Claim III asserts that because the 2002 appointment was invalid, Judge Minge cannot be a candidate to "succeed again" and is therefore not entitled to the "incumbent" designation on the ballot provided for in Minn. Stat. § 204B.36, subd. 5 (2002).*fn1 Claim IV alleges that by allowing Judge Minge, a nonresident of the second congressional district, to run for the second congressional district seat while prohibiting Mark Wersal from appearing on the ballot because he is not a resident of the second congressional district, Minn. Stat. § 480A.02, subd. 3, denies petitioner the equal protection of the laws. Finally, Claim V alleges that allowing Judge Minge to run for the second congressional district seat even though he never resided in the newly-constituted second congressional district denies petitioner's right to a republican form of government guaranteed under the United States Constitution, art. IV, § 4, and further alleges that requiring nonincumbent challengers to reside in the designated congressional district while allowing voters from throughout the state to cast ballots for the office violates the provisions of article I, section 2, and article VII, section 6, of the Minnesota Constitution.
The petition requests alternate forms of relief. First, Judge Minge should be omitted from the 2004 ballot as a candidate for the second congressional district seat. Second, if the court concludes that Judge Minge was improperly appointed in 2002 but can remain on the ballot, he should not be designated on the ballot as an incumbent. Third, if the court concludes that Judge Minge was improperly appointed in 2002 and the designation of the vacancy was improper, the seat should be omitted from the ballot and the governor should be required to appoint a successor to Judge Crippen from the first congressional district (and apparently, Judge Minge should be removed from office). Fourth, if the court concludes the residency restriction of Minn. Stat. § 480A.02, subd. 3, unconstitutional, anyone who is otherwise qualified to hold office and attempted to timely file an affidavit of candidacy should be placed on the ballot; in this instance, Mark Wersal.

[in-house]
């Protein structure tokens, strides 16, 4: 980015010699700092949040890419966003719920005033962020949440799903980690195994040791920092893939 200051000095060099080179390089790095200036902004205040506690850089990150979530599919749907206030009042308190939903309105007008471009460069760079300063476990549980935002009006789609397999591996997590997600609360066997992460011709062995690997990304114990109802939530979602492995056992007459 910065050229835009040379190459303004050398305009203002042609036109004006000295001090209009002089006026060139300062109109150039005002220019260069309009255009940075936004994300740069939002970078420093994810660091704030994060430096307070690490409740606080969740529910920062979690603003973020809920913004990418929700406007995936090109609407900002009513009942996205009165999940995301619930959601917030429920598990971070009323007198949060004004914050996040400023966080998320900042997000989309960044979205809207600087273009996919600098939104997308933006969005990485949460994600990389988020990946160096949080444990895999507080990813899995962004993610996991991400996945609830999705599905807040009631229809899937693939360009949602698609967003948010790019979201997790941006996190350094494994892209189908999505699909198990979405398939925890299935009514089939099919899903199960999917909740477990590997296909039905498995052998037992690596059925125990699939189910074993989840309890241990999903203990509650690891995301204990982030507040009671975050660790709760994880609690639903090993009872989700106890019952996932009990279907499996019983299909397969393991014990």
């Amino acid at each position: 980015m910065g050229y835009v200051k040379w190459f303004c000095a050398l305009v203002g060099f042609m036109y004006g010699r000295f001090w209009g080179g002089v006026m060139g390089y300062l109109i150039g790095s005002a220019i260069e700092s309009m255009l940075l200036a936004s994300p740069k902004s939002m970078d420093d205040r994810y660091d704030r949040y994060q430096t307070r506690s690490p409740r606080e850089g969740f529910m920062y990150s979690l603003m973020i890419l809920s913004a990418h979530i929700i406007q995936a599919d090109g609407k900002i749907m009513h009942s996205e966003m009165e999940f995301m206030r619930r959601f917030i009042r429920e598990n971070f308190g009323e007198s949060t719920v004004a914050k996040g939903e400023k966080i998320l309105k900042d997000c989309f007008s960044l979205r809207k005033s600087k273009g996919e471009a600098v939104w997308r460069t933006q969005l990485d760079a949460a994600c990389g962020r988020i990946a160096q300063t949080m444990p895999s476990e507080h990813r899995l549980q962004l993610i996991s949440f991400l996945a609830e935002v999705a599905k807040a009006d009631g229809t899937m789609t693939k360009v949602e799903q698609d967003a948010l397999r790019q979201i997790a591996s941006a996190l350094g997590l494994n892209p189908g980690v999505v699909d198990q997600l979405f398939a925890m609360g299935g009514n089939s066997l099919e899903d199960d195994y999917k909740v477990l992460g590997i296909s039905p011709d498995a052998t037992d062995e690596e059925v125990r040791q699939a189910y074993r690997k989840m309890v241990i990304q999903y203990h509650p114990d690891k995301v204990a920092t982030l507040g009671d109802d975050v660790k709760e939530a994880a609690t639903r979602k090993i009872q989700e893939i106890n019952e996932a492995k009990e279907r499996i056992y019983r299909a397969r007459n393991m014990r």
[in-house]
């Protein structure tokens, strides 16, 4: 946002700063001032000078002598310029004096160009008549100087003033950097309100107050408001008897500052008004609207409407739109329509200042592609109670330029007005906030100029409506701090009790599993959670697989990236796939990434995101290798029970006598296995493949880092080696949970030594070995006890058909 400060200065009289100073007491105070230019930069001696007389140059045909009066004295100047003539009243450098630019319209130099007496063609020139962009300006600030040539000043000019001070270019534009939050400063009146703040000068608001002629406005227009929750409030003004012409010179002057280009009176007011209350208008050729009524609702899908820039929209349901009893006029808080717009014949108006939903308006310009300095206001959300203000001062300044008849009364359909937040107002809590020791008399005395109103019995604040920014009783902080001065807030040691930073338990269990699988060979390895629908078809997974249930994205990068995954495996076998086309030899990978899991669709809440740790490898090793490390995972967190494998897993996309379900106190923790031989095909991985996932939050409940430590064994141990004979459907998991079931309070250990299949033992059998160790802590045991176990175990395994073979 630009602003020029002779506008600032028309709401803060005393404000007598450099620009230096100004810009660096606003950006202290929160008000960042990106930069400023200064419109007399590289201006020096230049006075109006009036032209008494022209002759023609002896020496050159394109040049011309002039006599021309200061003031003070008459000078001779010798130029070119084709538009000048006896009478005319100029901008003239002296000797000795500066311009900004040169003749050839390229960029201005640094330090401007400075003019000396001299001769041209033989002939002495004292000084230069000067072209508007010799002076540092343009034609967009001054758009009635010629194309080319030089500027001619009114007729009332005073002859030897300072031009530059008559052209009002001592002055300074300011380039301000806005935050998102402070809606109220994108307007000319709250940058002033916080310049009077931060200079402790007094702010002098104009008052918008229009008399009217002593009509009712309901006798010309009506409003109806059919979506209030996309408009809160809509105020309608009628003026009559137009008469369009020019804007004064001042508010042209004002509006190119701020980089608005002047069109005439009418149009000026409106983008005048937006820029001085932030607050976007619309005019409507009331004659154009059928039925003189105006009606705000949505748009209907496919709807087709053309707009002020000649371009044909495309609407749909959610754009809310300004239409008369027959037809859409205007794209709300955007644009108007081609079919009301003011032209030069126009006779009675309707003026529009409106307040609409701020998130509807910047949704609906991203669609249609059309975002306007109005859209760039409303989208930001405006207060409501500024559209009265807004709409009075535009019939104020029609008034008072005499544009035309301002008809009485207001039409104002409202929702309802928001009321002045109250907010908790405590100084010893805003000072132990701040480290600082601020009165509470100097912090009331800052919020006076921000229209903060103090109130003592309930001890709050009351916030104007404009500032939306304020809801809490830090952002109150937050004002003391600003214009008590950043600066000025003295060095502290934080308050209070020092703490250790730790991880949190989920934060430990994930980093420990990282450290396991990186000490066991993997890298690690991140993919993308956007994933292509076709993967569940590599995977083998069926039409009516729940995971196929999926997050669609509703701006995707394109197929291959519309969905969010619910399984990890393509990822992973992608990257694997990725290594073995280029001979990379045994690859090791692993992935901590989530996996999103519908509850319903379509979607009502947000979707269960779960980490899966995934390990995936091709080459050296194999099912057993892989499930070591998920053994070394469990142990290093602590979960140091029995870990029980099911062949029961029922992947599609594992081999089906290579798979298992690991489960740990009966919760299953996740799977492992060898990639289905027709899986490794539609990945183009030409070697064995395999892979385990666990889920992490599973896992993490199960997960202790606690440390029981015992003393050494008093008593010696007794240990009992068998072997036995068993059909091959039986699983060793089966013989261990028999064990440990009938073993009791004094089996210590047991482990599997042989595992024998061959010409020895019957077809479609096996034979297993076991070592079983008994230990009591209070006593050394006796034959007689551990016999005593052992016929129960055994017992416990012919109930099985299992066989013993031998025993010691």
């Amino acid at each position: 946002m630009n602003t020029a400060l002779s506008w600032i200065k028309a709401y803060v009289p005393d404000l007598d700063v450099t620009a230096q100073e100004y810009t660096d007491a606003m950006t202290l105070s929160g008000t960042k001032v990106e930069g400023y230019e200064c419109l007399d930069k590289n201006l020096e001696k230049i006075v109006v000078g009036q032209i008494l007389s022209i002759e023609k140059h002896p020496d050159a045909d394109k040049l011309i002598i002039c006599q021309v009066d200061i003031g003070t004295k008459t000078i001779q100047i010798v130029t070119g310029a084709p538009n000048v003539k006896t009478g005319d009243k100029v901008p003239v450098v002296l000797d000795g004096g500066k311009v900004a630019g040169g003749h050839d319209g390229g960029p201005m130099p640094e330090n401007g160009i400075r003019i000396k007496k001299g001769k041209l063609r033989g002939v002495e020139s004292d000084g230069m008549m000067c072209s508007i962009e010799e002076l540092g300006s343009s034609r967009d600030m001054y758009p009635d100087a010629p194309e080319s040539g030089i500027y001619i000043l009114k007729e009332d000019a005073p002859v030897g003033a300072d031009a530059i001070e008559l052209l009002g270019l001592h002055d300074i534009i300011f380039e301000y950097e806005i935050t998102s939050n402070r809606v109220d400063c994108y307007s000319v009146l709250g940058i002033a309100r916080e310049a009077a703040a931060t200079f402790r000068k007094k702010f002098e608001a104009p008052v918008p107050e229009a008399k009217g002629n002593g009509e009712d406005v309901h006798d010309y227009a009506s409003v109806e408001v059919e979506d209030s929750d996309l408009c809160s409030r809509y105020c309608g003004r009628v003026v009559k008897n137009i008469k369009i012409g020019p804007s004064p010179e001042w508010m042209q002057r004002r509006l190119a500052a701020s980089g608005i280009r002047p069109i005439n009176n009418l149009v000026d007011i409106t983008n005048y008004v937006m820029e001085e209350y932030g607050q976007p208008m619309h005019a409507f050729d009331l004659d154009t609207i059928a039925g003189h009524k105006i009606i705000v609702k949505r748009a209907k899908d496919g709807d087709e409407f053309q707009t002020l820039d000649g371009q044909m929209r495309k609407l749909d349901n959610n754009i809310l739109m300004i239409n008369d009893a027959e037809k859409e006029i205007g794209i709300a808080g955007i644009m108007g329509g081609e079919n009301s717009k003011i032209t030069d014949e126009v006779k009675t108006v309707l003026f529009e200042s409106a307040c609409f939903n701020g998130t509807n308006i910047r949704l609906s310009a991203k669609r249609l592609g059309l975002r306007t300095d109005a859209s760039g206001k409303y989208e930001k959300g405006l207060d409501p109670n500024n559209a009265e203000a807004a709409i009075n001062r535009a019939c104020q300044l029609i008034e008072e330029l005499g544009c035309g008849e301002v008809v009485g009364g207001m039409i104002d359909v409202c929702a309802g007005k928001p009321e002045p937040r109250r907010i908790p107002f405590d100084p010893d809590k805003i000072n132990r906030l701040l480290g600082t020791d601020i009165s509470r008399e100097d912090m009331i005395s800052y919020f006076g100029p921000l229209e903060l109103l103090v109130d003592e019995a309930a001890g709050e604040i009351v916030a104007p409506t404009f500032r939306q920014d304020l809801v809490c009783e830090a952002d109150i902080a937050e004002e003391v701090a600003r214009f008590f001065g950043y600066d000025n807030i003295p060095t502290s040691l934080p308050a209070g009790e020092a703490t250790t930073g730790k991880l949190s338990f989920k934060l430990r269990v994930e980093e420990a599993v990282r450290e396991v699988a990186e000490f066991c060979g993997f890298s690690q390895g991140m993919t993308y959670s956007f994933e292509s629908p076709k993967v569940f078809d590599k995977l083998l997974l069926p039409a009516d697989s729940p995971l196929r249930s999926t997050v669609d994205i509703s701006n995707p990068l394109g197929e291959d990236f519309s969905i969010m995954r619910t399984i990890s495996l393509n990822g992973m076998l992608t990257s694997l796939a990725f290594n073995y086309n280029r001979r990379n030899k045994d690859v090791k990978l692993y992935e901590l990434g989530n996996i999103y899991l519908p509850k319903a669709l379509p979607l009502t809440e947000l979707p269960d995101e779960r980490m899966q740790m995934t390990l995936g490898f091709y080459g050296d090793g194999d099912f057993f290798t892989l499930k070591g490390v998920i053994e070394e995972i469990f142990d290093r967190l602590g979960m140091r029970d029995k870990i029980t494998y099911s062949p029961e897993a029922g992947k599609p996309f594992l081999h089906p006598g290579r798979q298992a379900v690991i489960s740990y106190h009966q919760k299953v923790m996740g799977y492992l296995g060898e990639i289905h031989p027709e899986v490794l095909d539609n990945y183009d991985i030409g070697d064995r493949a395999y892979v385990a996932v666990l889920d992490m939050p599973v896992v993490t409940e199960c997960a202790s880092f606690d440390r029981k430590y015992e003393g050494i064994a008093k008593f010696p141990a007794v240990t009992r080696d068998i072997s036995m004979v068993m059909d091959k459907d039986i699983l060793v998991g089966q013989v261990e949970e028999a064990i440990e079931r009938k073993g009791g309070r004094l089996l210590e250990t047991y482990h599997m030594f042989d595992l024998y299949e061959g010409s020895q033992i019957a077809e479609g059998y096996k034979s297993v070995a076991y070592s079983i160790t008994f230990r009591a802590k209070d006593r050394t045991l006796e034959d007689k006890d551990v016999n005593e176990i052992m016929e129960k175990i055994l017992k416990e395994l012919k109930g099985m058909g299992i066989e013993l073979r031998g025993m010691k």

Respondents raise two procedural arguments which they contend warrant dismissal of the petition. These arguments are that the petition should be dismissed, first, because it was brought in bad faith and, second, based on laches.